Digital technology is all around us. Unless you are going to commit to an Amish lifestyle, it is probably best to accept this and develop strategies to teach your child the proper use of electronics and the Internet. Many children in America use computers and tablets in school, Internet-enabled video games at home, and smartphones everywhere else. The benefits and responsibility of using tech is dependent on the age and maturity of your child. You would not hand the car keys to your seven year old.

Starting Them Out Right

Between the ages of 3 and 5 the average child will begin to test her control over her environment, founder of developmental psychology Erik Erikson tells us. This is also the time when children develop speech in order to influence things around them. "Yes" and "no" become very powerful words, as do the types of foods and the color preferences. These are all ways that a child exerts an effect on the thing around her.

Researchers show that digital technology can increase the abilities of a child in these areas. Since digital networks are so robust in the United States, most children have access to learning games on a parent’s smartphone or tablet. The games do not need to be specifically educational at this level. Even free games like Temple Run and Candy Crush demonstrate cause and effect to a small child.

The Balancing Act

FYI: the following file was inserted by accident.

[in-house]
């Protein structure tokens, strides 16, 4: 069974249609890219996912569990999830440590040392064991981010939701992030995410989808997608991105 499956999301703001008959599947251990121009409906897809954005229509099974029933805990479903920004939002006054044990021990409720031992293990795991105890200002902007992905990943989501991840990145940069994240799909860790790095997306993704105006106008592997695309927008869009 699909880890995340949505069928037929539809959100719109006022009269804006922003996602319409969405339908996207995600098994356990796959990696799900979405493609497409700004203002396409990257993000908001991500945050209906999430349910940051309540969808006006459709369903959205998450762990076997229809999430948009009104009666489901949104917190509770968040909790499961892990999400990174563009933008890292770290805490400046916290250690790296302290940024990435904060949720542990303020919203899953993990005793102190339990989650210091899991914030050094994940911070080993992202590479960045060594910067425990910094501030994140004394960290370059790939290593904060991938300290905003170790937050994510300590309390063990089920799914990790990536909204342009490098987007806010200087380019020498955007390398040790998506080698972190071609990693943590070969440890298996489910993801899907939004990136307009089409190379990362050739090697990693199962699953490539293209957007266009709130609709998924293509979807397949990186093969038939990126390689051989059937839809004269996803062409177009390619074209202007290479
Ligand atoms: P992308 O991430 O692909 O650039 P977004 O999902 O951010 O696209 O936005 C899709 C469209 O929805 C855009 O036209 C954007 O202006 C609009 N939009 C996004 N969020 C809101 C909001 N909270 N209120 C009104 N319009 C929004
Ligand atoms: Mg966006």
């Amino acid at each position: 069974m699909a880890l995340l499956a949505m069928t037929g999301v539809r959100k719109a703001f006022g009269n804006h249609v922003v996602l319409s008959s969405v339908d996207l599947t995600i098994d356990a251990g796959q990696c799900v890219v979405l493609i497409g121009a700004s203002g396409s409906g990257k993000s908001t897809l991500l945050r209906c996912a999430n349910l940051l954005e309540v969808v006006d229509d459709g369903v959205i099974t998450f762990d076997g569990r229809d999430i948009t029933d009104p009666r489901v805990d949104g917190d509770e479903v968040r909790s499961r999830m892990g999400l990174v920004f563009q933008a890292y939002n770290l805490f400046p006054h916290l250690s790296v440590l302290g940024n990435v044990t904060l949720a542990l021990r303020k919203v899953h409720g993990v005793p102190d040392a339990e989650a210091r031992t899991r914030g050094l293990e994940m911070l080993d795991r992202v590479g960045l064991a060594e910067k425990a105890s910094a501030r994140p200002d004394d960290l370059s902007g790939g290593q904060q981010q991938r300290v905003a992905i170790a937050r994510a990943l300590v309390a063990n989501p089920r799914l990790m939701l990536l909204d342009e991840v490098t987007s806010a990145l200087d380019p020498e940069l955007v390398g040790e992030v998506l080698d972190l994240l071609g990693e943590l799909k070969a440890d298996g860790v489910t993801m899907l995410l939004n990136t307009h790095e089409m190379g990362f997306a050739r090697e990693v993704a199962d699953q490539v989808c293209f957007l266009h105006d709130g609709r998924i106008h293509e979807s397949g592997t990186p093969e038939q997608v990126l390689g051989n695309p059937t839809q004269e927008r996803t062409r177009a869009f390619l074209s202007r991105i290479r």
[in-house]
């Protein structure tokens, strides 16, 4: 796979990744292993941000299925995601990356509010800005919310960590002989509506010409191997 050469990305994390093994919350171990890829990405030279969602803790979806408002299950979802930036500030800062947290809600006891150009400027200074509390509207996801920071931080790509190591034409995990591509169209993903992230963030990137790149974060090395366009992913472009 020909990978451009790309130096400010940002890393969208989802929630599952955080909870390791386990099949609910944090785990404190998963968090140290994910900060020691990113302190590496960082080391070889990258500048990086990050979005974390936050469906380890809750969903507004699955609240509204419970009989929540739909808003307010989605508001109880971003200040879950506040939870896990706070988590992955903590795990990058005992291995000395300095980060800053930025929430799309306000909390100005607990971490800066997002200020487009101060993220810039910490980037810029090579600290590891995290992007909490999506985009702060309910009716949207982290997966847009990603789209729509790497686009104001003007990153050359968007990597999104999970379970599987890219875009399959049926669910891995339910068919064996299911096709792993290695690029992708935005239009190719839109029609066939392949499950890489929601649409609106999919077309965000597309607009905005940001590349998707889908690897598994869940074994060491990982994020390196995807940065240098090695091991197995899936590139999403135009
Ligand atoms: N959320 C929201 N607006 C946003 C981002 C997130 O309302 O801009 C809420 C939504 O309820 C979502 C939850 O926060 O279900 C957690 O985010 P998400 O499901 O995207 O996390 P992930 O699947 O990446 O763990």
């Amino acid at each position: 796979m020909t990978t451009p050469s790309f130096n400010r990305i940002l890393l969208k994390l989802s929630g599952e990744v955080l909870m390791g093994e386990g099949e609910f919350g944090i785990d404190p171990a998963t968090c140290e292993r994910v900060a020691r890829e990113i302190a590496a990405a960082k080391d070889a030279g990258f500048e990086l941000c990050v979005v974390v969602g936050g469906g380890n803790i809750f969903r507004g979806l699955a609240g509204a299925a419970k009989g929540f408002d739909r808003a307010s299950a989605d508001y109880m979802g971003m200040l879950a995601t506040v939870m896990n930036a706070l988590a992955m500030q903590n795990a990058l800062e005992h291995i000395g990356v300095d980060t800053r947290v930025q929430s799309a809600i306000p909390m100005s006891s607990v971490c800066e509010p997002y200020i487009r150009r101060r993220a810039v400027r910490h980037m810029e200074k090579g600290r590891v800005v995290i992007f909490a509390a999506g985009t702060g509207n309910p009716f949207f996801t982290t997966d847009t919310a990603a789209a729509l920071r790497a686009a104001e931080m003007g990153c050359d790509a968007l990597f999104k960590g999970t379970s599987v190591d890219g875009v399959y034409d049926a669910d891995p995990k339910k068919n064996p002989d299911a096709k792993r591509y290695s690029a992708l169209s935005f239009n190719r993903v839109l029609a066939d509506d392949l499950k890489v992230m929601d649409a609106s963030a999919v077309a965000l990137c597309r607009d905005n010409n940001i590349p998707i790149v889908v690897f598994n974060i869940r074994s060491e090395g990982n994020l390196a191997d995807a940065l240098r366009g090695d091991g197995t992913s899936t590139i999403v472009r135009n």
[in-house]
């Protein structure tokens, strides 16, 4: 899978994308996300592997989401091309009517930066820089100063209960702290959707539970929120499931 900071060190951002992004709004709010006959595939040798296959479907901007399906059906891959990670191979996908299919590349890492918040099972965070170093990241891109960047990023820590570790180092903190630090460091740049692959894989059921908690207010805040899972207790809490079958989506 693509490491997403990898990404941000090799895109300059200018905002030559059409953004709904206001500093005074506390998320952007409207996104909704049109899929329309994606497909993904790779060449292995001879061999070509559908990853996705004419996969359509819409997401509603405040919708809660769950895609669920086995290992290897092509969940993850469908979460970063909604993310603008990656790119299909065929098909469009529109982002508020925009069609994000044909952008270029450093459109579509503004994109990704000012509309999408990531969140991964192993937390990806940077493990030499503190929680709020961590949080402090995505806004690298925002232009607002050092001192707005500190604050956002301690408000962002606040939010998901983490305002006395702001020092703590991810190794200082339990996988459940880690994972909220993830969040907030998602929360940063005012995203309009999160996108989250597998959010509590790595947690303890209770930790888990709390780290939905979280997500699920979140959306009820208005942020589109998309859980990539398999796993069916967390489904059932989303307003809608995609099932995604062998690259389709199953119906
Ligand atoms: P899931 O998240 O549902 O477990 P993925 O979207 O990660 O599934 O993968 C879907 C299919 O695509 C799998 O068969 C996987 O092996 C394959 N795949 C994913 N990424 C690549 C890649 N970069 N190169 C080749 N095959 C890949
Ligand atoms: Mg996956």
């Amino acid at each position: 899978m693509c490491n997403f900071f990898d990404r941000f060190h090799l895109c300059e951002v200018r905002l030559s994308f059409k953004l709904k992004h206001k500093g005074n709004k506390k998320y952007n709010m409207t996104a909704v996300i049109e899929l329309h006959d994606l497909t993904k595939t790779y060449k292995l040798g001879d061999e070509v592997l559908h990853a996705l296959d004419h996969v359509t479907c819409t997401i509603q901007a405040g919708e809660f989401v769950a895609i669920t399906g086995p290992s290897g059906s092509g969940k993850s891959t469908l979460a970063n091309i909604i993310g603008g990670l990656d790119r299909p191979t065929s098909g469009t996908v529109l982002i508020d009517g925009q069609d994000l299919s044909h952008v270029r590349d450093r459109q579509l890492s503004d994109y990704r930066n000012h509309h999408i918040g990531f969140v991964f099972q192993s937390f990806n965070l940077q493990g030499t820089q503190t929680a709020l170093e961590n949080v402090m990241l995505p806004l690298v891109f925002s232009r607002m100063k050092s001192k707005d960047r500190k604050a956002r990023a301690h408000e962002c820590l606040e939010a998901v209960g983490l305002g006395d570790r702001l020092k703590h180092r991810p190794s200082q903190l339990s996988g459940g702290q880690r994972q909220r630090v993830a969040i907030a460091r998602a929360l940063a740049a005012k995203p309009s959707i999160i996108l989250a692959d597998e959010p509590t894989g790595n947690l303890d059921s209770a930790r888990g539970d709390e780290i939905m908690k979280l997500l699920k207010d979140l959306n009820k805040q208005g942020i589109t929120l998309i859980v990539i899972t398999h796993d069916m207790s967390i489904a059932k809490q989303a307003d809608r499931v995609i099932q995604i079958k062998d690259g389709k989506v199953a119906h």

The use of digital media and electronic communication is bad for the health of teens and pre-teens, notes Science Direct. It is also good for them, according to a study posted by Brock University. Too much technology leads to obesity and attention deficits. When used properly, technologies like social media improve reading skills and self-esteem. This is the tight rope that parents and children need to walk. Setting limits on use is one way to maintain balance. An hour a day of video game time is plenty for anyone. For pre-teens, the great outdoors is still a viable and recommended alternative. At high school level, school work should take priority over non-academic computer time. Dinner time also needs to be a tech free zone. By setting and maintaining these rules, we teach our children to have healthy boundaries in all domains of their lives.

Become The Expert

If you still have a flip phone and think Facebook is a waste of time then it is not your child that needs to be raised in this digital world. It is you. The reality is that your child will use computers and tablets in school. Not understanding them will place your child at a distinct disadvantage. The best way to demonstrate the importance of digital literacy is by leading.

Clinical psychologist Dr. Catherine Steiner-Adair suggests the computer has become the new childhood playground. If this is true then a parent needs to know how the child is playing and with whom. Unfortunately, there is no way to do this without getting sand in your shoes. If you simply have not had time to indulge in digital media, make the time. If you are a technophobe then, for your child’s sake, find ways to overcome your trepidations. Take an online tutorial. Better yet, have your child teach you. This way you can learn while bonding in the new cyber play area.